Giuliana Brahim, Principal of Milpitas Adult Education Programs, wrote the following historical article about Adult Education and its impact in Milpitas, and the community at large:
The first recorded adult education class in California was held in the basement of St. Mary’s Cathedral in San Francisco in 1856. The class was authorized by the San Francisco Board of Education to teach English to Irish, Italian, and Chinese immigrants. John Swett, who was the first volunteer teacher for the class, later became a State Superintendent of Public Instruction. Since then, Adult Education has made tremendous progress through perseverance and persistence. Not too long ago Adult Ed was considered the odd relative we don’t want to associate with and as I once heard “the story of Adult Ed is like Cinderella without a prince.” I am thrilled to say that it is not the case anymore. Every person that believes in Adult Education has a powerful story that it is worth sharing. In doing so, we are intentionally bringing awareness to the importance of Adult Education and its place at the table in the public educational system.
In 1968, Malcolm Knowles - the father of Adult Education - built the Theory of Adult Learning. Knowles and others developed the Andragogical model based on the six assumptions. Andragogy in Greek means Man-Leading opposed to Pedagogy which means Child-Leading. Here are the six assumptions and or characteristics of the adult learner; can you identify some of these traits in your own students, in yourself? The need to know – Adults need to know why they need to learn something before undertaking to learn it. The learner’s self-concept of being responsible for their own decisions, for their own lives is present. Learner’s prior experience and knowledge are invaluable, adults come into educational activity with both a greater volume a different quality of experience either formal or informal. Impressively, adults come to our programs ready to learn those things they need to know and be able to do in order to cope effectively with their current real-life situation. Most importantly, adults orientation to learning is life, adults apply learning when focusing on tasks geared to solve problem-situations. While adults are responsive to some external motivators like better jobs, promotions, higher salaries, the most convincing motivators are the internal pressures, the desire for increased job satisfaction, self-esteem, and quality of life. Adult learners want to do best for themselves, their families and their community.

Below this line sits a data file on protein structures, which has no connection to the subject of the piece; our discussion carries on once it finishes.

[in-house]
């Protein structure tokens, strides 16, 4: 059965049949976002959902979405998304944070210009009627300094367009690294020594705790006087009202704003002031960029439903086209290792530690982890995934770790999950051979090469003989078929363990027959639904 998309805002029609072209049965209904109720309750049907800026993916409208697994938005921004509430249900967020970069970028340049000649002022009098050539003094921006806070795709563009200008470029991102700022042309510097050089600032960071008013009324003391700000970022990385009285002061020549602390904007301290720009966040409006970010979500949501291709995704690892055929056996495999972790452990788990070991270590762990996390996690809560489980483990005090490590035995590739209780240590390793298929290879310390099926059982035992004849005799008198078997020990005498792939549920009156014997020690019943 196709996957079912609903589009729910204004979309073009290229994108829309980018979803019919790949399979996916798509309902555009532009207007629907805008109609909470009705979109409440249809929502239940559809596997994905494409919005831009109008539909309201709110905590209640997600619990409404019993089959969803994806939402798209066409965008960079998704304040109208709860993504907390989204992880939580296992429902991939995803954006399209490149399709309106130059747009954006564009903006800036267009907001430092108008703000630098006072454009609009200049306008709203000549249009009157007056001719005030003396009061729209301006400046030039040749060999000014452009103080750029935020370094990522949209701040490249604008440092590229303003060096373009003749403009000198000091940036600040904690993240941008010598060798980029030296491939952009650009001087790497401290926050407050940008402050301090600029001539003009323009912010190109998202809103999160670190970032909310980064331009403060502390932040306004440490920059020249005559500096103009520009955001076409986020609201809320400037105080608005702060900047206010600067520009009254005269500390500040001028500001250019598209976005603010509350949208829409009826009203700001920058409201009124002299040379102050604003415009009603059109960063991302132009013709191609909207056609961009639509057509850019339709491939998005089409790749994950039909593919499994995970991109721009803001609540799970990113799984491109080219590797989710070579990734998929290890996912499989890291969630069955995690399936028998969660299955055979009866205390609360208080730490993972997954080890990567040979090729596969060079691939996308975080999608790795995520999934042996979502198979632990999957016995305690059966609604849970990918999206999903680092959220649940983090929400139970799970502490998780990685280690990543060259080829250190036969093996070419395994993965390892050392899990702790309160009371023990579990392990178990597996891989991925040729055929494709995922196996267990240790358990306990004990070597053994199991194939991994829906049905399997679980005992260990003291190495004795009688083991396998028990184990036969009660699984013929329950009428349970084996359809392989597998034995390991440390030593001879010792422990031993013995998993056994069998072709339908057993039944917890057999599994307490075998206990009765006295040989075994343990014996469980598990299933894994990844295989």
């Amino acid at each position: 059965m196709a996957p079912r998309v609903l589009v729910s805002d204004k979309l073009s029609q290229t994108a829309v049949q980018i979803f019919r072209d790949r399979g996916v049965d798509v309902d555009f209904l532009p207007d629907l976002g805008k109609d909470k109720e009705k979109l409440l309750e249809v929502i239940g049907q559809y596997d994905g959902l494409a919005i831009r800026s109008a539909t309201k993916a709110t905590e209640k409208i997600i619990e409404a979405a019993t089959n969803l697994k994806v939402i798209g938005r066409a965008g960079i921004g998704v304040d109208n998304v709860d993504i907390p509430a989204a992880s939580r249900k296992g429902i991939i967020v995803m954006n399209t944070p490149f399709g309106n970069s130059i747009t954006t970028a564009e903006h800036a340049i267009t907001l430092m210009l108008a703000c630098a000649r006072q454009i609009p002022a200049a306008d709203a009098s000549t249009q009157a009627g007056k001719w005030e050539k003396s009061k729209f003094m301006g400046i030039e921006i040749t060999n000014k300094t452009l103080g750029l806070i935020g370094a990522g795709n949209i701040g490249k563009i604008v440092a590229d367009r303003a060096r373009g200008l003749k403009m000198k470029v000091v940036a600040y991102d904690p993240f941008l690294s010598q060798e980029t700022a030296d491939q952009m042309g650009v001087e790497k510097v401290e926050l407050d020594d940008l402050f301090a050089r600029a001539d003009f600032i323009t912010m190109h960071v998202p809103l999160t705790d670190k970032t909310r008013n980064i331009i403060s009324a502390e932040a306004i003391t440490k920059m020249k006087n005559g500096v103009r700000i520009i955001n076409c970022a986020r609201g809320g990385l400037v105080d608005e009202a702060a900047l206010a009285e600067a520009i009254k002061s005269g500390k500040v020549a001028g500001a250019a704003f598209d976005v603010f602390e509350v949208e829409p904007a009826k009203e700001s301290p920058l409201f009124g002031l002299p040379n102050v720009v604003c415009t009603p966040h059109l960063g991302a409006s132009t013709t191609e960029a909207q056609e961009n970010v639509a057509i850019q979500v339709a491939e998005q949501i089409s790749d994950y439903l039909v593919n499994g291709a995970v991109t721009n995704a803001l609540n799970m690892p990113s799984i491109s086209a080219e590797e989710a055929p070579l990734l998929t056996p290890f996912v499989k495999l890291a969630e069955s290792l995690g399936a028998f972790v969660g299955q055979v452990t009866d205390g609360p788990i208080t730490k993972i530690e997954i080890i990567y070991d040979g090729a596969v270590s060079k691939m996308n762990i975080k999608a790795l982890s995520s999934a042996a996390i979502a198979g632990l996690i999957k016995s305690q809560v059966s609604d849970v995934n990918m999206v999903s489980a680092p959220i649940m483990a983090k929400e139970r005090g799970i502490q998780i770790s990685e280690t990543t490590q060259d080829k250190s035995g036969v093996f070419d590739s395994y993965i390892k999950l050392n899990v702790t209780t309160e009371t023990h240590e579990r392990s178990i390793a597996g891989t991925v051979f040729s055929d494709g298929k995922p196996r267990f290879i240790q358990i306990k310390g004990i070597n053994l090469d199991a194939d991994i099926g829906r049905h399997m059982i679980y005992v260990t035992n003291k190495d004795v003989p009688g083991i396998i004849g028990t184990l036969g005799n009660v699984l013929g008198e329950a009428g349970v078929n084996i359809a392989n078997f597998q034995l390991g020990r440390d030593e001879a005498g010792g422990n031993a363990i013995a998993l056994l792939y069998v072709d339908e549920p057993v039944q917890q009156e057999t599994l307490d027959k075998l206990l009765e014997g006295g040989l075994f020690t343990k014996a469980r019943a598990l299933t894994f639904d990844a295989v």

Adult Education Week is the prime opportunity to draw the attention of the public, legislators and education decision-makers about the importance of Adult Education as an engine that supports the economic growth of the state, the region, and our communities. In the past, Adult Schools have been called upon on numerous occasions to assist the state as it dealt with significant social, political, and economic issues. Examples include job training programs during the Great Depression; training skilled and under-skilled workers during World War II; and preparing millions of residents for citizenship. In 1982 when the Ford Motor Company announced that it was closing its San Jose Assembly Plant, Ford and the UAW (United Automobile Workers Union) signed several provisions in the form of letters of agreement to respond to the needs of the displaced workers. The company, among other services, provided space at the plant to allow on-site delivery of services by the California EDD (vocational counseling) and Milpitas Adult Education, which provided basic skills courses. In today’s world, Adult Education is shaped by needs of the industry, access to career and post-secondary education pathways. Our responsibility is to provide access to these opportunities for the adult learner in an inclusive way.
This year the California Council for Adult Education CCAE celebrates its 75th anniversary. Last month, several colleagues throughout the state attended the Regional CCAE Conference at Fremont Adult School, where we were given a direct charge. Adult Education is all about three words: Advocate!, Advocate! and Advocate! I invite you to learn more about Adult Education and visit our school sites. You will not be disappointed, you too will become an advocate.
Knowles' Theory of Andragogy
A Brief History of Adult Education in California